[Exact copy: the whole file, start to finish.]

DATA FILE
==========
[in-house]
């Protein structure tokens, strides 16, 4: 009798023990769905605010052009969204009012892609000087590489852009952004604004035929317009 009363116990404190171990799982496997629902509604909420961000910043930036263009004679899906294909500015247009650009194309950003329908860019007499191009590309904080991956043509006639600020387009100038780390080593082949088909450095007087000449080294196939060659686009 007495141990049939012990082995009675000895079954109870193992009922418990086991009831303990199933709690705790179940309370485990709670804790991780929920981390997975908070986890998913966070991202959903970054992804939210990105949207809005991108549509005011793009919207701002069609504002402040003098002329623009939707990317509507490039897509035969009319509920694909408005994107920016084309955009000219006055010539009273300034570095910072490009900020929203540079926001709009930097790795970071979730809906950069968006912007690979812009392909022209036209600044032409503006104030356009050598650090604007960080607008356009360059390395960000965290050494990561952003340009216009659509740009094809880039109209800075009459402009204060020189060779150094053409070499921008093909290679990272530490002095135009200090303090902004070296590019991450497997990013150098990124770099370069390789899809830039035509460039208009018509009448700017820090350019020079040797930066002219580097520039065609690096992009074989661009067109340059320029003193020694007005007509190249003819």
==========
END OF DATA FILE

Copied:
[in-house]
């Protein structure tokens, strides 16, 4: 009798023990769905605010052009969204009012892609000087590489852009952004604004035929317009 009363116990404190171990799982496997629902509604909420961000910043930036263009004679899906294909500015247009650009194309950003329908860019007499191009590309904080991956043509006639600020387009100038780390080593082949088909450095007087000449080294196939060659686009 007495141990049939012990082995009675000895079954109870193992009922418990086991009831303990199933709690705790179940309370485990709670804790991780929920981390997975908070986890998913966070991202959903970054992804939210990105949207809005991108549509005011793009919207701002069609504002402040003098002329623009939707990317509507490039897509035969009319509920694909408005994107920016084309955009000219006055010539009273300034570095910072490009900020929203540079926001709009930097790795970071979730809906950069968006912007690979812009392909022209036209600044032409503006104030356009050598650090604007960080607008356009360059390395960000965290050494990561952003340009216009659509740009094809880039109209800075009459402009204060020189060779150094053409070499921008093909290679990272530490002095135009200090303090902004070296590019991450497997990013150098990124770099370069390789899809830039035509460039208009018509009448700017820090350019020079040797930066002219580097520039065609690096992009074989661009067109340059320029003193020694007005007509190249003819």